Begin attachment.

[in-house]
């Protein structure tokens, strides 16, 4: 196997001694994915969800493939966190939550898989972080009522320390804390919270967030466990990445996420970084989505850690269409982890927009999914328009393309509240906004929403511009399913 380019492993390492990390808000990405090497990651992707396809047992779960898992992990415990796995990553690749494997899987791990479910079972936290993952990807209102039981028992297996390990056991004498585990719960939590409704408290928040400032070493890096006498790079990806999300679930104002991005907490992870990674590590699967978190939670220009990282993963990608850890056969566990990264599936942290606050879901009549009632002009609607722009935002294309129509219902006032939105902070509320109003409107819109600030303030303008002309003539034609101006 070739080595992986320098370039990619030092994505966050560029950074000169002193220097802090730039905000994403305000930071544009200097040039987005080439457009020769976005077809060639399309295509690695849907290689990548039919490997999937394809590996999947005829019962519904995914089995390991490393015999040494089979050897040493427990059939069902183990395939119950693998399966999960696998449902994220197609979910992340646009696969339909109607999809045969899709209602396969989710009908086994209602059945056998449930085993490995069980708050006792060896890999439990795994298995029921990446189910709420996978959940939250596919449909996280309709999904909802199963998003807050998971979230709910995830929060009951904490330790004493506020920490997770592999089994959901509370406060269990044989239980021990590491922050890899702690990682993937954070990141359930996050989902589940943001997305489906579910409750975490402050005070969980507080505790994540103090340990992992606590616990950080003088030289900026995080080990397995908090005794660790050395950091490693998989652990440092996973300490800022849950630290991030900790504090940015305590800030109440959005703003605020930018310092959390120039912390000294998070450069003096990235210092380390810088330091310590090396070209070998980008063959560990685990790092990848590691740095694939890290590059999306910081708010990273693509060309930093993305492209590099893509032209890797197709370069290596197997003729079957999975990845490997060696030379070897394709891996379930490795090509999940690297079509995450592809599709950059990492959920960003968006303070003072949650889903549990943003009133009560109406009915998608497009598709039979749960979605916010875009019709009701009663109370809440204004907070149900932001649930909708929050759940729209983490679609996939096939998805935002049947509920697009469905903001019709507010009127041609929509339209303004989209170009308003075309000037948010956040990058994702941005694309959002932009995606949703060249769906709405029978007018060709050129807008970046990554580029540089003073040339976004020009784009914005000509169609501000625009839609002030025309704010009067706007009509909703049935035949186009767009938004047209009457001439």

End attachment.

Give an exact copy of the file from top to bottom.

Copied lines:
[in-house]
């Protein structure tokens, strides 16, 4: 196997001694994915969800493939966190939550898989972080009522320390804390919270967030466990990445996420970084989505850690269409982890927009999914328009393309509240906004929403511009399913 380019492993390492990390808000990405090497990651992707396809047992779960898992992990415990796995990553690749494997899987791990479910079972936290993952990807209102039981028992297996390990056991004498585990719960939590409704408290928040400032070493890096006498790079990806999300679930104002991005907490992870990674590590699967978190939670220009990282993963990608850890056969566990990264599936942290606050879901009549009632002009609607722009935002294309129509219902006032939105902070509320109003409107819109600030303030303008002309003539034609101006 070739080595992986320098370039990619030092994505966050560029950074000169002193220097802090730039905000994403305000930071544009200097040039987005080439457009020769976005077809060639399309295509690695849907290689990548039919490997999937394809590996999947005829019962519904995914089995390991490393015999040494089979050897040493427990059939069902183990395939119950693998399966999960696998449902994220197609979910992340646009696969339909109607999809045969899709209602396969989710009908086994209602059945056998449930085993490995069980708050006792060896890999439990795994298995029921990446189910709420996978959940939250596919449909996280309709999904909802199963998003807050998971979230709910995830929060009951904490330790004493506020920490997770592999089994959901509370406060269990044989239980021990590491922050890899702690990682993937954070990141359930996050989902589940943001997305489906579910409750975490402050005070969980507080505790994540103090340990992992606590616990950080003088030289900026995080080990397995908090005794660790050395950091490693998989652990440092996973300490800022849950630290991030900790504090940015305590800030109440959005703003605020930018310092959390120039912390000294998070450069003096990235210092380390810088330091310590090396070209070998980008063959560990685990790092990848590691740095694939890290590059999306910081708010990273693509060309930093993305492209590099893509032209890797197709370069290596197997003729079957999975990845490997060696030379070897394709891996379930490795090509999940690297079509995450592809599709950059990492959920960003968006303070003072949650889903549990943003009133009560109406009915998608497009598709039979749960979605916010875009019709009701009663109370809440204004907070149900932001649930909708929050759940729209983490679609996939096939998805935002049947509920697009469905903001019709507010009127041609929509339209303004989209170009308003075309000037948010956040990058994702941005694309959002932009995606949703060249769906709405029978007018060709050129807008970046990554580029540089003073040339976004020009784009914005000509169609501000625009839609002030025309704010009067706007009509909703049935035949186009767009938004047209009457001439």